In reality, agriculture is frantic. It has cacophony and a frenzy as breakneck as any I have seen in town. Consider, for example, not the busy harvest or preharvest, but the month of February, Virgil’s purported dormant “off-season.” Then, farmers should be in by the fire, waiting idly for their vines to reawaken, quietly whittling to the hushed rhythm of a somnolent nature.
More likely the following is the winter vineyard scenario.
Pruning is now almost finished. But you can’t just tie the selected vine canes back on the wire. Why? Because the wire has been cut, the stake staples torn out, a few stakes crushed, even a few end posts (which anchor the wire) at row’s end broken through 365 days of use. Indeed, sometimes the wire of the whole row is on the ground. Pruners are paid by the vine, and so they do cut the wire in their haste to surpass the minimum wage. And they do pull grape stakes down as they yank recklessly on stubborn canes. For the prior 11 months tractors have hit posts, stakes, and vines — you now discover all this flotsam when the vine leaves and brush are gone and the year’s detritus of the vineyard becomes clear at last — and for a moment.
This wreckage has to be cleaned up before buds break out in a few weeks.
So immediately after the vine is pruned, you now madly begin to patch wire, replace stakes, end posts, staples — all in order to send men back through to tie vine canes on the wire. Remember that pruners have thrown their cut brush in every other vine row. But Hank Ortiz and his 30-year-old brush-shredder are nowhere to be found — his salary is to be made solely in the month of February, so he is custom-shredding 5,000 acres of vineyard too many. He promises only that he and his motor home will be in your yard at 2 AM and out by noon. No Hank Ortiz, no shredded brush. No shredded brush, no clear vine row; no clear vine row, no cultivation. No cultivation, no furrows. No furrows, no irrigation. No irrigation and the vines are naked to the frost. Frost and no grapes.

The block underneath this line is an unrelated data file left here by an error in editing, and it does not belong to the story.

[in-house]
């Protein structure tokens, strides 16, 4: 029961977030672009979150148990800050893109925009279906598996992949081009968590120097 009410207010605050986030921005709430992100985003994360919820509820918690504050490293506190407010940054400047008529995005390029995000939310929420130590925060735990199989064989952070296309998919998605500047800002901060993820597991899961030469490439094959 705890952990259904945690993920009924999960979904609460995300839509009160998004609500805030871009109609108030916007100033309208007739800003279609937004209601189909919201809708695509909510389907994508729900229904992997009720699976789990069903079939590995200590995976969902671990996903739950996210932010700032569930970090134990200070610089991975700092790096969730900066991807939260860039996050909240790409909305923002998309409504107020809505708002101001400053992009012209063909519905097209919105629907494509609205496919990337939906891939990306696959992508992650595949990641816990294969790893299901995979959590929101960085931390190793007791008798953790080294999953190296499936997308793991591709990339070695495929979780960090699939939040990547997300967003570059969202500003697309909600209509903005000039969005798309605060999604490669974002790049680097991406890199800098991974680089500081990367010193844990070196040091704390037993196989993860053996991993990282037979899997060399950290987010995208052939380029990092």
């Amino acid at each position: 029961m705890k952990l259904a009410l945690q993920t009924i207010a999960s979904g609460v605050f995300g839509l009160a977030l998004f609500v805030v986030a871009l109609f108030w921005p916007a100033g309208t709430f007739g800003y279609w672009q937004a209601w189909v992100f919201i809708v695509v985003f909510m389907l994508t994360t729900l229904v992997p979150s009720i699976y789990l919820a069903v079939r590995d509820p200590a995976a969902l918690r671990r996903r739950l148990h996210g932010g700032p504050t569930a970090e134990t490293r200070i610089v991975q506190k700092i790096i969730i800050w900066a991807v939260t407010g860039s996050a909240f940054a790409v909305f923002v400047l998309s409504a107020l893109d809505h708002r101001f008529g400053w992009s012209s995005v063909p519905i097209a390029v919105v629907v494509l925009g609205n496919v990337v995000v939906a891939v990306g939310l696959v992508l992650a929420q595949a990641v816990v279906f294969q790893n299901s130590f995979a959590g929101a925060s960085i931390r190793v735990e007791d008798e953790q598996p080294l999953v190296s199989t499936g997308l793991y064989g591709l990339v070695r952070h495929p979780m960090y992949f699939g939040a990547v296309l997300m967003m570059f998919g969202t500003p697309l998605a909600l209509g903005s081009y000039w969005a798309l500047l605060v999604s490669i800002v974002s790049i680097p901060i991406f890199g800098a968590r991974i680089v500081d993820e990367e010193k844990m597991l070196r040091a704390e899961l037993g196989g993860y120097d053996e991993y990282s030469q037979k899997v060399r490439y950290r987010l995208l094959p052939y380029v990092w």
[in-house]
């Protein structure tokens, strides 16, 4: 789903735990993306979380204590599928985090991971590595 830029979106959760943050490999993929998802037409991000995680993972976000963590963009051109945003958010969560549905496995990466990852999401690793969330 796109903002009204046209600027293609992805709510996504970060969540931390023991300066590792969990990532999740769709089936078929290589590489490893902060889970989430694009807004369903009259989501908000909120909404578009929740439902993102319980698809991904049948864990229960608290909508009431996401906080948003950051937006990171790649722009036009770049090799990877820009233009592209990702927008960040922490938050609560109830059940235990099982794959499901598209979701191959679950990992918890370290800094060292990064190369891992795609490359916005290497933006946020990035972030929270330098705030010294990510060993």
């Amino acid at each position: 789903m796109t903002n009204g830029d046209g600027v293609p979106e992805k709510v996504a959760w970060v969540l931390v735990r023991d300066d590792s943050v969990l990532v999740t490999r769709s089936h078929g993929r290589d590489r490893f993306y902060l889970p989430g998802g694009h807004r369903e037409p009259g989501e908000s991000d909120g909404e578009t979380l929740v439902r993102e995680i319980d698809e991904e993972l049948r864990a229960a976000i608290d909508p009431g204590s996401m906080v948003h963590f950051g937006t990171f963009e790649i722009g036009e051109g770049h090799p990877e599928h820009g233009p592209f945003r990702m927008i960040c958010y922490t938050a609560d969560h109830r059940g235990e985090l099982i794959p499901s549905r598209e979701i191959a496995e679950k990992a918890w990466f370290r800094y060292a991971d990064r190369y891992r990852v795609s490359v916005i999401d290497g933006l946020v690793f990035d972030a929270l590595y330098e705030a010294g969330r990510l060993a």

And it’s now but 20 days to bud break.
But you forget for a time about Hank Ortiz, because you also need your berms weeded; in a week or two broadleafs are up. The taller those weeds grow, the harder they are to kill. Either plow them out of the row or spray them. But you can do neither without the canes tied; otherwise they flap into the sprayer’s mist or the plow blade. So you fix your wire, stakes, posts, so you can tie your canes, so you can spray and cultivate and shred.